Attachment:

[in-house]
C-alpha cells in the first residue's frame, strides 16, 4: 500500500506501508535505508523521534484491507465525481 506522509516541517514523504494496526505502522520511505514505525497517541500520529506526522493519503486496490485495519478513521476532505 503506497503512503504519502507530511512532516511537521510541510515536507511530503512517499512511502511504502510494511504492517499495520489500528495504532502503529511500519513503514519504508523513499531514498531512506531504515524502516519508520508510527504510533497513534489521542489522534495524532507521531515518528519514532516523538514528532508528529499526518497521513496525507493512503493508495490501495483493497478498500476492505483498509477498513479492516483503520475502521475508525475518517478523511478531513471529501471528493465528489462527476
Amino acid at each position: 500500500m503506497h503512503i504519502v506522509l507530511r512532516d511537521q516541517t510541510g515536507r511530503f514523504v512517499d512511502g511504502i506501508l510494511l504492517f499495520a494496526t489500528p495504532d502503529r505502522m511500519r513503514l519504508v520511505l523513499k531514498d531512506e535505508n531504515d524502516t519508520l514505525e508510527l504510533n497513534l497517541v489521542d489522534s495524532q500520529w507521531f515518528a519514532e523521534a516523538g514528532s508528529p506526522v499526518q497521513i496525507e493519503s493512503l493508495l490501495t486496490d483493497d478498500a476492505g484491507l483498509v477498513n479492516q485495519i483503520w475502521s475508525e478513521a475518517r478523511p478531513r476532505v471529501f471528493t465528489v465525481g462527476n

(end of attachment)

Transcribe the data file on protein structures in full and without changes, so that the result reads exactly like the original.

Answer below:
[in-house]
C-alpha cells in the first residue's frame, strides 16, 4: 500500500506501508535505508523521534484491507465525481 506522509516541517514523504494496526505502522520511505514505525497517541500520529506526522493519503486496490485495519478513521476532505 503506497503512503504519502507530511512532516511537521510541510515536507511530503512517499512511502511504502510494511504492517499495520489500528495504532502503529511500519513503514519504508523513499531514498531512506531504515524502516519508520508510527504510533497513534489521542489522534495524532507521531515518528519514532516523538514528532508528529499526518497521513496525507493512503493508495490501495483493497478498500476492505483498509477498513479492516483503520475502521475508525475518517478523511478531513471529501471528493465528489462527476
Amino acid at each position: 500500500m503506497h503512503i504519502v506522509l507530511r512532516d511537521q516541517t510541510g515536507r511530503f514523504v512517499d512511502g511504502i506501508l510494511l504492517f499495520a494496526t489500528p495504532d502503529r505502522m511500519r513503514l519504508v520511505l523513499k531514498d531512506e535505508n531504515d524502516t519508520l514505525e508510527l504510533n497513534l497517541v489521542d489522534s495524532q500520529w507521531f515518528a519514532e523521534a516523538g514528532s508528529p506526522v499526518q497521513i496525507e493519503s493512503l493508495l490501495t486496490d483493497d478498500a476492505g484491507l483498509v477498513n479492516q485495519i483503520w475502521s475508525e478513521a475518517r478523511p478531513r476532505v471529501f471528493t465528489v465525481g462527476n